The state of California allows a landlord to charge a lodger for a security deposit when renting a unit or room, but there are limits to what amounts they can charge. A lodger can pay the equivalent of two months' rent for an unfurnished room or three months' if the room has furniture. In the case of active-duty service members, landlords can only charge one month's rent for an unfurnished room and two months' rent for a furnished room. They must return the security deposit to the renter within 21 days of their vacating the room, and if there are deductions made, the landlord must itemize them.
Habitable Housing for Lodgers
All California tenants, including lodgers, have the legal right to a habitable property that the landlord must maintain throughout their term. At a minimum, all rentals, including rooms in a boarding house, must have:
- Proper weather protection and waterproofing of the structure, including roof, exterior walls, windows and doors.
- Working plumbing (running hot and cold water and a functional toilet and sink), heating and electrical systems.
- Clean rooms and grounds with adequate trash disposal. The property should also be free of vermin, debris and trash.
- Properly maintained stairways, railings and floors.
- Deadbolts on certain doors and windows.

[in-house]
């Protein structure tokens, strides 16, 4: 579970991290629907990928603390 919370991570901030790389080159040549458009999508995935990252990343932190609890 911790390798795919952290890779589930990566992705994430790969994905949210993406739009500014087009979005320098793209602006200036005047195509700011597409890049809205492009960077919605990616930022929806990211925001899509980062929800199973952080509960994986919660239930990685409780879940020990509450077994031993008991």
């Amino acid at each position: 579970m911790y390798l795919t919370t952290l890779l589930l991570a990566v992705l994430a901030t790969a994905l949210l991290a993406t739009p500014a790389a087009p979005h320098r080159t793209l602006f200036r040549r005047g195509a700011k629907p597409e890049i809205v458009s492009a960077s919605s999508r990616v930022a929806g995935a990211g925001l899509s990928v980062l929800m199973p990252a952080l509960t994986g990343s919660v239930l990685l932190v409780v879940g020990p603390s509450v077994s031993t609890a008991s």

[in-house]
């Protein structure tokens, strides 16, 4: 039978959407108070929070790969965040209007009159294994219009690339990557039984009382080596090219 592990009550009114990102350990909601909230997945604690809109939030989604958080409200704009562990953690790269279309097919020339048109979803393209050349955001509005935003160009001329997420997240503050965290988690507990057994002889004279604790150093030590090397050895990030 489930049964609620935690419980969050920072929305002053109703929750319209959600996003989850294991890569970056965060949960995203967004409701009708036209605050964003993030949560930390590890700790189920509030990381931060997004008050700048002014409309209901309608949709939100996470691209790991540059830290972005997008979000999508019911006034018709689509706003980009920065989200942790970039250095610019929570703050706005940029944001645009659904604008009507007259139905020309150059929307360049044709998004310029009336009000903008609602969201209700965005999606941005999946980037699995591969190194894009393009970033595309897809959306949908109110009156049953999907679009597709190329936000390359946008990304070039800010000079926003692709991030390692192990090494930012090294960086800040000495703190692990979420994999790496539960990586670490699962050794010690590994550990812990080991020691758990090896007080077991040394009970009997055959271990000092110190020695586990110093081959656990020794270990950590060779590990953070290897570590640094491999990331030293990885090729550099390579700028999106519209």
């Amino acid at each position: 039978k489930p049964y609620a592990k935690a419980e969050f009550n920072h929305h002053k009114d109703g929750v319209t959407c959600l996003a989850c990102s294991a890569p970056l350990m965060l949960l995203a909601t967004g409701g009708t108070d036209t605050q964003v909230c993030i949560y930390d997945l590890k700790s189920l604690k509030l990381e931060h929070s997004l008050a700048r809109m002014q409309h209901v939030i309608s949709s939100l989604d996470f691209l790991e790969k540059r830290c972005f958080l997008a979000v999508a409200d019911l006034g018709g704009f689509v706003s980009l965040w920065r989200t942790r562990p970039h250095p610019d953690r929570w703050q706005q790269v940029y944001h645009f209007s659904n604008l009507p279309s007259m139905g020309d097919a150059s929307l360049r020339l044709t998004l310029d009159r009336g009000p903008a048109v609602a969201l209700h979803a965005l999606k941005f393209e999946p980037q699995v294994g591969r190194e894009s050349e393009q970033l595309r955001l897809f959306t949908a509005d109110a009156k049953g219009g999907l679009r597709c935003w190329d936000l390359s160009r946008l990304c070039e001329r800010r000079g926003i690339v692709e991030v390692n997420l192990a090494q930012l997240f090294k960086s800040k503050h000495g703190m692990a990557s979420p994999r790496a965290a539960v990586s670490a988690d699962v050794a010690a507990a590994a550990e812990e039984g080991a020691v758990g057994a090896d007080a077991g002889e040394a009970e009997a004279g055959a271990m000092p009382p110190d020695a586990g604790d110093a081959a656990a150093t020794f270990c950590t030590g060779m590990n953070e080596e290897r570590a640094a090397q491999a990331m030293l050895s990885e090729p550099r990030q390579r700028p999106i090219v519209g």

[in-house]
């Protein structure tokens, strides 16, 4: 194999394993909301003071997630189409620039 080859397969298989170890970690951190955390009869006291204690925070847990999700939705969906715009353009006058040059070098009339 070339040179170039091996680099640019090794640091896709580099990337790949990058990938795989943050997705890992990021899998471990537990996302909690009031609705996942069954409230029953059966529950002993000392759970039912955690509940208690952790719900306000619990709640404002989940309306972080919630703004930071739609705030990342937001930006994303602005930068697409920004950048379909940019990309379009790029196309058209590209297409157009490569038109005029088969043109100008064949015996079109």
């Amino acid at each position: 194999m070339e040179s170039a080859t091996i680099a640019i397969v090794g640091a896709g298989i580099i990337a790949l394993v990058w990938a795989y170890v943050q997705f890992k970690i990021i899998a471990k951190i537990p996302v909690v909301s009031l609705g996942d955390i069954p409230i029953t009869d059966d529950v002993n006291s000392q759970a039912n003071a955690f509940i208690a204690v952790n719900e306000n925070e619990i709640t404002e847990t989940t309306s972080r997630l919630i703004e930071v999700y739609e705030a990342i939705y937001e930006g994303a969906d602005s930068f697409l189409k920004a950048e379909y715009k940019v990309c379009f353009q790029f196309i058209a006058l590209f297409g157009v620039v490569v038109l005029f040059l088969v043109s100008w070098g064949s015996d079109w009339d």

- No lead paint hazards.
- No nuisances on the property, which covers everything dangerous or detrimental to health and human life or that which is morally offensive, such as criminal activity.
Landlords cannot retaliate against a renter who exercises their legal rights. Any tenant whose landlord fails to provide a habitable dwelling can legally:
- Stop paying rent.
- Pay for their own repairs and deduct them from the rent.
- Call their local or state building health inspectors to report a problem with the unit or structure.
- Sue the landlord or property owner.
- Move out without giving the landlord notice.
Lease Agreements and California Law
A lease or rental agreement with a landlord defines the relationship between them and the lodger. It spells out the length of their stay, the security deposit and more, including but not limited to pets, parking and use of the common areas. These details, in combination with local, state and federal laws regarding tenancy, are what both parties must abide by.
California law also requires landlords to disclose the following when renting to a tenant:
- Information about the state's registered sex offender database: A lease or rental agreement must say, "Notice: Pursuant to Section 290.46 of the Penal Code, information about specified registered sex offenders is made available to the public via an Internet Web site maintained by the Department of Justice at www.meganslaw.ca.gov. Depending on an offender's criminal history, this information will include either the address at which the offender resides or the community of residence and ZIP code in which he or she resides."